Acetaminophen and codeine
This poisoning is from an overdose of acetaminophen with codeine.
- Tylenol No. 3
Note: This list may not be all inclusive.
- Respiratory o Breathing slow and labored (from the codeine) o Breathing shallow (from the codeine) o Respiratory arrest (from the codeine)
- Eyes, ears, nose, and throat o Pinpoint pupils (from the codeine)
- Skin o Bluish skin (fingernails and lips)
- Gastrointestinal o Spasms of the stomach and/or intestinal tract o Vomiting o Acetaminophen overdose over a certain toxic level leads to liver failure unless the antidote, N-Acetyl-cysteine, is given
- Heart and blood vessels o Low Blood pressure (from the codeine)
- Nervous system o Drowsiness (from the codeine)
Seek emergency medical care immediately. Both Tylenol and codeine overdoses can be rapidly fatal. DO NOT INDUCE VOMITING.
Before Calling Emergency
Determine the following information:
- The patient’s age, weight, and condition
- The name of the product (as well as the ingredients and strength, if known)
- The time it was swallowed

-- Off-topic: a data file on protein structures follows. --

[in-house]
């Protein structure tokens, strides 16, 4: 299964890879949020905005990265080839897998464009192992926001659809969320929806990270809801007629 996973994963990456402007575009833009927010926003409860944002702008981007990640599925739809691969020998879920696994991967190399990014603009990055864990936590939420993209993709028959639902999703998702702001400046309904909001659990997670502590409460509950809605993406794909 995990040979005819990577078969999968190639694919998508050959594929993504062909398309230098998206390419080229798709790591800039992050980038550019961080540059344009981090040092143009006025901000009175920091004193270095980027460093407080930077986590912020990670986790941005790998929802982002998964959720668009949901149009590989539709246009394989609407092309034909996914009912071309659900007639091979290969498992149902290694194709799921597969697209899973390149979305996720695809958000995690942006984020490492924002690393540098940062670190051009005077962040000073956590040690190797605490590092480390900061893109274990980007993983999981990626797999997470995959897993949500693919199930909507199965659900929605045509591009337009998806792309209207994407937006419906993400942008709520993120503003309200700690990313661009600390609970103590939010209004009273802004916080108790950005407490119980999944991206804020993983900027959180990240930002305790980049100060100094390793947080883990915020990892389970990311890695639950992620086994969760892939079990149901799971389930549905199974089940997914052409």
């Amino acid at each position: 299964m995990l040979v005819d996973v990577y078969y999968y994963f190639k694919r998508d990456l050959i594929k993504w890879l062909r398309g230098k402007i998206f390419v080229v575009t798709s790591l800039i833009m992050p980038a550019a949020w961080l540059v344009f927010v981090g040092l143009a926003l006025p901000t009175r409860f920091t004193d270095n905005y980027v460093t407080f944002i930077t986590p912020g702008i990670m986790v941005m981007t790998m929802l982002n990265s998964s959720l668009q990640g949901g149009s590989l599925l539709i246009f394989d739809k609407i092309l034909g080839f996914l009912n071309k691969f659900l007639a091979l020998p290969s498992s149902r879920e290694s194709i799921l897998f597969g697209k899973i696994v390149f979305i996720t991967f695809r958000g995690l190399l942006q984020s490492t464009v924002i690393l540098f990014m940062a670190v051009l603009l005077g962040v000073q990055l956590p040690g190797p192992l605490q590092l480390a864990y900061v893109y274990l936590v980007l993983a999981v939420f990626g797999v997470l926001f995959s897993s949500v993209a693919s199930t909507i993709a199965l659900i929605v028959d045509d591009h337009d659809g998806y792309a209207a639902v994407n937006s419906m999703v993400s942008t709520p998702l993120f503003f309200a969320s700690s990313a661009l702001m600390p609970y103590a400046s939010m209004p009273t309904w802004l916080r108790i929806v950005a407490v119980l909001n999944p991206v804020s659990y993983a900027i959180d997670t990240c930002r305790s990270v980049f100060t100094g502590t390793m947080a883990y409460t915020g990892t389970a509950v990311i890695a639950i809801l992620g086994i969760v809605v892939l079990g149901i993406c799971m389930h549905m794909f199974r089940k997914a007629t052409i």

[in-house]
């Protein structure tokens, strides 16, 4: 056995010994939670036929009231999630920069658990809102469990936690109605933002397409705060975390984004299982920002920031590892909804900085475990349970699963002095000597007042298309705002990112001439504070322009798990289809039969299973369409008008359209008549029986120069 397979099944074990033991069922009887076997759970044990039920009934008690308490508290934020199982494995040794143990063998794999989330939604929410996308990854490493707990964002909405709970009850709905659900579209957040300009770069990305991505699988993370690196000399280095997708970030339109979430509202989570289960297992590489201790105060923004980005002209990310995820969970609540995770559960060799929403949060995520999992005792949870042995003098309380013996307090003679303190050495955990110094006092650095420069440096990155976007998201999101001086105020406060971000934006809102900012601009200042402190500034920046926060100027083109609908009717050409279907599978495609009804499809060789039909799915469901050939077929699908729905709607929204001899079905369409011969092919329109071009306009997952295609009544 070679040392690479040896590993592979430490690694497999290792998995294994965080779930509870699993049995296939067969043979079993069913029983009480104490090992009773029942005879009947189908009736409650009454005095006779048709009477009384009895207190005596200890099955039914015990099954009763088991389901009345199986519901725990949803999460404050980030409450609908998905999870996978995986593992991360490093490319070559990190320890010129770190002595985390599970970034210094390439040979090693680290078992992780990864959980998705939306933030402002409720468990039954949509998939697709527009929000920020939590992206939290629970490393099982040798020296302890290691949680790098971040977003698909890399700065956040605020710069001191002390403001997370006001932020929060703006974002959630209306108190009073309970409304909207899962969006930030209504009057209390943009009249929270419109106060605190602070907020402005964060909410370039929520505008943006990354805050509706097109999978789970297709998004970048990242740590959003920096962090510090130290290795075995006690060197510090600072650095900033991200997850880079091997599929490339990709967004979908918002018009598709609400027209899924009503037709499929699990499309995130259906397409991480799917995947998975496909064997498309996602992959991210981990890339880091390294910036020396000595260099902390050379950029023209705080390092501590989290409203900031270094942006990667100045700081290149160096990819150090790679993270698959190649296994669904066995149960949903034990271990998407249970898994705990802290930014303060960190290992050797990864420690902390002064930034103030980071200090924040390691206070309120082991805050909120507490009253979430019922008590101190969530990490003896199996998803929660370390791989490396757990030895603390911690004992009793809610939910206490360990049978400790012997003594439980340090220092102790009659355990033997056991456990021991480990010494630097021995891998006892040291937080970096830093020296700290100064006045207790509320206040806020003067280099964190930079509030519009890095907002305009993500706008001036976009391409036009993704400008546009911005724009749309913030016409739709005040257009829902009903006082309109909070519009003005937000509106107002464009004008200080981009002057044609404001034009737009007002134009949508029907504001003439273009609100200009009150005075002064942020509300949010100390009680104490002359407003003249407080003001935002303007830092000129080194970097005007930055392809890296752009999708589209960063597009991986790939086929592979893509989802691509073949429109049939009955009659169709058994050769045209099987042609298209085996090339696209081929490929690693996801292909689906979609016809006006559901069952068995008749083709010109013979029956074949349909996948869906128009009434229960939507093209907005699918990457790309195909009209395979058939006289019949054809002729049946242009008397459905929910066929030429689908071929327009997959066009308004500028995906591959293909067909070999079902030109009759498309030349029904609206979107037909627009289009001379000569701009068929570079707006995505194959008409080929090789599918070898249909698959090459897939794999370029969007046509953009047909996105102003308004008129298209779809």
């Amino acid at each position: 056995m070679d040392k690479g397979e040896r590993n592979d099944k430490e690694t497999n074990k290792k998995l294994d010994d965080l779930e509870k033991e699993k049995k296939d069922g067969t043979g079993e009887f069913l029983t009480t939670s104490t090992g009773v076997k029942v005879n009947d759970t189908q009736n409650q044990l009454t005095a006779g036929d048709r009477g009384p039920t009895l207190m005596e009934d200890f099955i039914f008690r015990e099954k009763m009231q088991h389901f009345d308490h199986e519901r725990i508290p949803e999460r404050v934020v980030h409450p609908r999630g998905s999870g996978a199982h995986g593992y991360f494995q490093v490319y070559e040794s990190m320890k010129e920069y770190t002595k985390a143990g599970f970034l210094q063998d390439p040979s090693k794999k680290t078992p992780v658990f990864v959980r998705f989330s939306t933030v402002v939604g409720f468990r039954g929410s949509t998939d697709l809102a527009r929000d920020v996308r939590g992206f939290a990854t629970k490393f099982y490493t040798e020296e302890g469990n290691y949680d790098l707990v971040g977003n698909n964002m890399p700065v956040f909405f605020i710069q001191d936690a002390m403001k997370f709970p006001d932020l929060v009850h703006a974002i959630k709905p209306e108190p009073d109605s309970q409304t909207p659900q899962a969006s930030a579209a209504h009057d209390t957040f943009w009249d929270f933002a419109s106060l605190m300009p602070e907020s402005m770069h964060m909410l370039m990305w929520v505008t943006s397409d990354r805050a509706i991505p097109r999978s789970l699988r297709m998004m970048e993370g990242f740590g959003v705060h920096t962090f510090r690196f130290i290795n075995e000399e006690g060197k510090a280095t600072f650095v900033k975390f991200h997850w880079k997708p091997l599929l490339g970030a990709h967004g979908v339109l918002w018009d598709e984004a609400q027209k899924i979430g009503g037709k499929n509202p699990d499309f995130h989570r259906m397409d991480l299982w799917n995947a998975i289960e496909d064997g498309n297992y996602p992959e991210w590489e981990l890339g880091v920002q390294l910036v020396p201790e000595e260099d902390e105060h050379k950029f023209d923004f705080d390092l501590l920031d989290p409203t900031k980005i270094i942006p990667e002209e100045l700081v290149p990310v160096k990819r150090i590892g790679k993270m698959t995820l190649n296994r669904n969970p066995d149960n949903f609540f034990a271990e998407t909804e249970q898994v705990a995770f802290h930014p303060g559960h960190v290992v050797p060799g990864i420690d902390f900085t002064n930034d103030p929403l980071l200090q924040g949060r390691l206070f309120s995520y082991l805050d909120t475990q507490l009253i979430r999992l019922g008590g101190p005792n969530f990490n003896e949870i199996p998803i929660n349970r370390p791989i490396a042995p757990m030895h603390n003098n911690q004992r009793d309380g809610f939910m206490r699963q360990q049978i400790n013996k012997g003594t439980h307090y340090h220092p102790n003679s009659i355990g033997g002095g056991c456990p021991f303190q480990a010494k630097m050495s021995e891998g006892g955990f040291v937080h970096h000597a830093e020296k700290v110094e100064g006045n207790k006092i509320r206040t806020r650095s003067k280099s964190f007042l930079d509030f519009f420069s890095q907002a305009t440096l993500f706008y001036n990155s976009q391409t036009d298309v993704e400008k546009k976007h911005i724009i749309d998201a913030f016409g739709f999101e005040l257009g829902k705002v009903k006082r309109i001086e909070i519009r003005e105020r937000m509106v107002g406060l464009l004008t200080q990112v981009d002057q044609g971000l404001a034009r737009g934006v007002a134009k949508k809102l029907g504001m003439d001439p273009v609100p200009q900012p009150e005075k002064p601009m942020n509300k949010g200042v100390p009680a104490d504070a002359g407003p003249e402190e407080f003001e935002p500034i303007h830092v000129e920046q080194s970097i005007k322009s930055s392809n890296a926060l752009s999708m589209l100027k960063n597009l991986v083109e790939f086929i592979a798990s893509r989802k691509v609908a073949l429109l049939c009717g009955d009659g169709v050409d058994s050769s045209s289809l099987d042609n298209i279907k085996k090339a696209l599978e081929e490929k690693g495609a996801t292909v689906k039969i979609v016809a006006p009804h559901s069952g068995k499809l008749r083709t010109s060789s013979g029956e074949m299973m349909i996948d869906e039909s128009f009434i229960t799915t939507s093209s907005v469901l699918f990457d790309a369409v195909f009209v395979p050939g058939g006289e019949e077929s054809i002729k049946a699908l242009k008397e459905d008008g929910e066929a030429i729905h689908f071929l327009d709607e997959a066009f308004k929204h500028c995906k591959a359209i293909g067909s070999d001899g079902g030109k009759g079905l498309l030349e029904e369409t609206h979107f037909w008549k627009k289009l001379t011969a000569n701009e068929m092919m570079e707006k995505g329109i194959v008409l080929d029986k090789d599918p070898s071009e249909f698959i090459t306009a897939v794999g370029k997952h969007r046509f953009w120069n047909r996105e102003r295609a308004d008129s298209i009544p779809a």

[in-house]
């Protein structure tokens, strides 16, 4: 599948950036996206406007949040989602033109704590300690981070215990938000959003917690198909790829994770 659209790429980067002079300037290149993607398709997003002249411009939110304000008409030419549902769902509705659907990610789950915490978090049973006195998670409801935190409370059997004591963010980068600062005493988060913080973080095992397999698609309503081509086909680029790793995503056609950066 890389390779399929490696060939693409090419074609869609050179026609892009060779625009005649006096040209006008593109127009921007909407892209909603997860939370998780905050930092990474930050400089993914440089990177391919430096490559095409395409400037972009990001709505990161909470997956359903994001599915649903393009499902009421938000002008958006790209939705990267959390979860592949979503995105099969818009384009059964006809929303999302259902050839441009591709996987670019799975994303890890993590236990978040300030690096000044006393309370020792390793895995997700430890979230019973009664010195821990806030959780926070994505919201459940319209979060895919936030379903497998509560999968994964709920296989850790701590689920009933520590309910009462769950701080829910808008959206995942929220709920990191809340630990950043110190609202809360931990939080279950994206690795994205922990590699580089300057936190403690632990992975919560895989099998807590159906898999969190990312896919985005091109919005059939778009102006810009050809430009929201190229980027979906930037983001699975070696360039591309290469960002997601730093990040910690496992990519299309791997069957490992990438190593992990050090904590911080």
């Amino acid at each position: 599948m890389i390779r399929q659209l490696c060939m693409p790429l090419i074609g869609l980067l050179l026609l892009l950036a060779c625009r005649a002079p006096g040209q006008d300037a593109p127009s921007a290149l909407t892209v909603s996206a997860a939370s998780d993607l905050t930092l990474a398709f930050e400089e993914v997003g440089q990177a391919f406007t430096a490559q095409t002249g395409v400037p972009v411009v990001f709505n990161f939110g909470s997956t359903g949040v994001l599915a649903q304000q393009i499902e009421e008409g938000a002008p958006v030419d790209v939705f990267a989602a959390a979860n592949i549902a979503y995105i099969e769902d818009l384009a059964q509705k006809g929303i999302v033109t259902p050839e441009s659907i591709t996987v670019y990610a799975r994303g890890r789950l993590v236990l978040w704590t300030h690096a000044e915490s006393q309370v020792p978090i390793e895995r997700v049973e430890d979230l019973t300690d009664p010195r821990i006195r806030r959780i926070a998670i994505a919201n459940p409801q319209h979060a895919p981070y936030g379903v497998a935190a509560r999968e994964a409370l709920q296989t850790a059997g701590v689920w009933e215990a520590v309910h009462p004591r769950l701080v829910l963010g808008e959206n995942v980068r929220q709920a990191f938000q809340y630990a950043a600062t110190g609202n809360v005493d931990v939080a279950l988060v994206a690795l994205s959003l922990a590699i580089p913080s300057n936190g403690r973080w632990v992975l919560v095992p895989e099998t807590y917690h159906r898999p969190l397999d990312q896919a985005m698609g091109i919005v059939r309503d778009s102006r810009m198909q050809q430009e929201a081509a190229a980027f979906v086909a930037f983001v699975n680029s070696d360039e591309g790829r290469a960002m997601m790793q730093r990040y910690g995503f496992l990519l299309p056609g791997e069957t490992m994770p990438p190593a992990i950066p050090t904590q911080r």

- The amount swallowed
- If the medication was prescribed for the patient
Poison Control, or a local emergency number
See Poison Control Centers for telephone numbers and addresses. Take the container with you to the emergency room.
What to expect at the emergency room
- For swallowed poison o Placement of a tube down the nose and into the stomach (a nasogastric tube, or an NG tube) to wash out the stomach (gastric lavage). o Activated charcoal administration. o Give IV fluids. o Admission to the hospital. o For Tylenol, N-Acetyl cysteine is given if the blood Tylenol level is high enough. Without the antidote, the patient has fatal liver failure. o Treat the symptoms. o Give a counteracting medication (narcotic antagonist). Multiple doses may be needed.
If an antidote can be given, recovery from an acute overdose often occurs within 24-48 hours.
by Simon D. Mitin, M.D.